5 simple ways to combat wellbutrin-induced hair loss (infographic)

Illustration: StyleCraze Design Team

To recap, Wellbutrin contains bupropion, which could lead to hair loss. This drug-induced hair loss affects the hair growth phase by causing hair shedding in the anagen or telogen phase. This leads to patterned or diffuse hair loss. But, Wellbutrin can cause hair loss that is reversible, treatable, and temporary. In most drug-induced hair loss cases, once you discontinue the medication, the hair loss stops. However, consult your physician before discontinuing any medication or starting a new treatment. Other options you could try are hair masks made with natural ingredients, nutritional supplements, massaging the scalp, and stress relief.

Frequently Asked Questions

How common is hair loss with Wellbutrin?

There is a higher risk of losing hair due to the consumption of Wellbutrin than any other antidepressant (4).

Is Wellbutrin worth taking?

Though it has side effects like hair loss, it may help treat depressive disorders and help one stop smoking.

Can Wellbutrin change your personality?

It may cause behavioral changes in some people. However, it is always best to consult your doctor before starting any medication.

What happens if I skip a day of Wellbutrin?

Take the missed dose as soon as you can. If it is less than 4 hours before the next dose, do not take the missed dose (but continue with the next dose). Do not double dose.

Is Wellbutrin good for anxiety?

Yes, Wellbrutin may help reduce anxiety levels.

Can you drink coffee with Wellbutrin?

The side effects may aggravate if you consume caffeine with Wellbutrin.

Key Takeaways

  • Wellbutrin is a prescription drug used to treat depression and seasonal affective disorder and for smoking cessation.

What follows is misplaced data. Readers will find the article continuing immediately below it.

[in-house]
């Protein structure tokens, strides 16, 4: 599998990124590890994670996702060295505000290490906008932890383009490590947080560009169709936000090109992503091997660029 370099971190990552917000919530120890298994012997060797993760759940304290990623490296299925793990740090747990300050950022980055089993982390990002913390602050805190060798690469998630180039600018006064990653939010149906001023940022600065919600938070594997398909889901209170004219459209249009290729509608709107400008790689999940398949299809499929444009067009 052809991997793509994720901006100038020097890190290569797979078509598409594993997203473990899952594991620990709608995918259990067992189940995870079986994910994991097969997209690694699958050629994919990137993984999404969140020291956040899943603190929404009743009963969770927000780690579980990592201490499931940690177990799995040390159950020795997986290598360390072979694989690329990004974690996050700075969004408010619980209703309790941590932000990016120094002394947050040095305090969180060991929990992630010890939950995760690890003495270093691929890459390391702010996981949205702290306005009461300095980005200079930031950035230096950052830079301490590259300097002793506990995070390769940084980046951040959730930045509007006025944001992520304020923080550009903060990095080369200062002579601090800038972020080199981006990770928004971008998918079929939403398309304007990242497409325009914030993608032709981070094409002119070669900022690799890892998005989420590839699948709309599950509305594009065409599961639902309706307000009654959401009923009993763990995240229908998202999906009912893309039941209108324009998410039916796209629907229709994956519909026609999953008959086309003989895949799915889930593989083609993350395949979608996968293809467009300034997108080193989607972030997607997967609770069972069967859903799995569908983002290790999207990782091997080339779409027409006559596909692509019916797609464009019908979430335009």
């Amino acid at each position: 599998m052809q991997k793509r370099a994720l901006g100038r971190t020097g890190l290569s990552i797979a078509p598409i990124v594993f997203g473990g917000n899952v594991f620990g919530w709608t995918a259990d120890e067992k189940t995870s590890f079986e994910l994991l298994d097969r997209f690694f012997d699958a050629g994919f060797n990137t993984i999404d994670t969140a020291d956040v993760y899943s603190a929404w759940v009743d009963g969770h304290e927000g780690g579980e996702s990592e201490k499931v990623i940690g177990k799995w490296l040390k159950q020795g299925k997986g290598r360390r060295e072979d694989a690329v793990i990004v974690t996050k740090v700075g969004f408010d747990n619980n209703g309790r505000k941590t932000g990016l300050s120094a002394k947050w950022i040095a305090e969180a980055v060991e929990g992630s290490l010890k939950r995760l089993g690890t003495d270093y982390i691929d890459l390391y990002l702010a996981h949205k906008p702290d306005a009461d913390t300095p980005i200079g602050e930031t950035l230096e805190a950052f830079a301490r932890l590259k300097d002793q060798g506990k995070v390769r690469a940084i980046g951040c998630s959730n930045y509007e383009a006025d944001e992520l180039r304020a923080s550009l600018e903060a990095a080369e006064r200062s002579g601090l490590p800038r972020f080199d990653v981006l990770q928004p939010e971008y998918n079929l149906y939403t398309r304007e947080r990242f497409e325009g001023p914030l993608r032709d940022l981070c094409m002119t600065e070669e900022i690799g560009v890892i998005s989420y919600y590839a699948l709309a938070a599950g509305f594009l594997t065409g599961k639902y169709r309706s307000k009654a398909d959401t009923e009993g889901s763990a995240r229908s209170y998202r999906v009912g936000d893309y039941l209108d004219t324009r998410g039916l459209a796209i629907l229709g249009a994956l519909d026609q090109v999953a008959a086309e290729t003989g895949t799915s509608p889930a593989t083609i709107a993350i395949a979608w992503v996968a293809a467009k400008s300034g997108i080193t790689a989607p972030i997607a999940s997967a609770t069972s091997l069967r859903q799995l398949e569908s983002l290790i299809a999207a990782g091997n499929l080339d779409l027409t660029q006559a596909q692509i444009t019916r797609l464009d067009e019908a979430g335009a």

• Studies indicate that the bupropion used in the Wellbutrin formulation may cause alopecia.
  • You can stop taking Wellbutrin to stop and reverse the hair loss caused by it.

Curious to know more about Wellbutrin and its antidepressant properties? Discover its benefits and potential side effects from the video below, allowing you to make informed decisions about your well-being. Check it out now.

Personal Experience: Source


Articles on StyleCraze are backed by verified information from peer-reviewed and academic research papers, reputed organizations, research institutions, and medical associations to ensure accuracy and relevance. Read our editorial policy to learn more.

  1. Bupropion and Alopecia
  2. The Hair Cycle
  3. Biology Of The Hair Follicle And Mechanisms Of Nonscarring And Scarring Alopecia
  4. Risk of Hair Loss With Different Antidepressants: a Comparative Retrospective Cohort Study
  5. Drugs and hair loss,
  6. Standardized Scalp Massage Results in Increased Hair Thickness by Inducing Stretching Forces to Dermal Papilla Cells in the Subcutaneous Tissue,
  7. Minoxidil and Its Use in Hair Disorders: a Review
  8. Diffuse Hair Loss Induced by Sertraline Use
  9. Bupropion for the Treatment of Fluoxetine Non-Responsive Trichotillomania: a Case Report
  10. Bupropion: a systematic review and meta-analysis of effectiveness as an antidepressant
  11. Bupropion (Zyban, Wellbutrin SR): reports of deaths, seizures, serum sickness
  12. Bupropion Toxicity